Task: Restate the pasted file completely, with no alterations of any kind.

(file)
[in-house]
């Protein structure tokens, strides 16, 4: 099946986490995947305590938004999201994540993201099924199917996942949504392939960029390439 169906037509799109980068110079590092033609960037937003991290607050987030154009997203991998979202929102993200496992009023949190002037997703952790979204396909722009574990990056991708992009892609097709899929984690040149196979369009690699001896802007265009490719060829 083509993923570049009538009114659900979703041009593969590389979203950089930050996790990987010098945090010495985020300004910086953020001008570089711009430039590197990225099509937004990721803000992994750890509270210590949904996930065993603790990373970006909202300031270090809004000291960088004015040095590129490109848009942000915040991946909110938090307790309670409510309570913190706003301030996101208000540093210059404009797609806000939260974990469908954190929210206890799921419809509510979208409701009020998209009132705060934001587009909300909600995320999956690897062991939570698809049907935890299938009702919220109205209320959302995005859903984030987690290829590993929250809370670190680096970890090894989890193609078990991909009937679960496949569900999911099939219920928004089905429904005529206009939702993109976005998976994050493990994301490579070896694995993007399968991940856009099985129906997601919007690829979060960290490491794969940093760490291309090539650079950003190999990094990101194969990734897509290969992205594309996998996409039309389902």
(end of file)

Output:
[in-house]
């Protein structure tokens, strides 16, 4: 099946986490995947305590938004999201994540993201099924199917996942949504392939960029390439 169906037509799109980068110079590092033609960037937003991290607050987030154009997203991998979202929102993200496992009023949190002037997703952790979204396909722009574990990056991708992009892609097709899929984690040149196979369009690699001896802007265009490719060829 083509993923570049009538009114659900979703041009593969590389979203950089930050996790990987010098945090010495985020300004910086953020001008570089711009430039590197990225099509937004990721803000992994750890509270210590949904996930065993603790990373970006909202300031270090809004000291960088004015040095590129490109848009942000915040991946909110938090307790309670409510309570913190706003301030996101208000540093210059404009797609806000939260974990469908954190929210206890799921419809509510979208409701009020998209009132705060934001587009909300909600995320999956690897062991939570698809049907935890299938009702919220109205209320959302995005859903984030987690290829590993929250809370670190680096970890090894989890193609078990991909009937679960496949569900999911099939219920928004089905429904005529206009939702993109976005998976994050493990994301490579070896694995993007399968991940856009099985129906997601919007690829979060960290490491794969940093760490291309090539650079950003190999990094990101194969990734897509290969992205594309996998996409039309389902």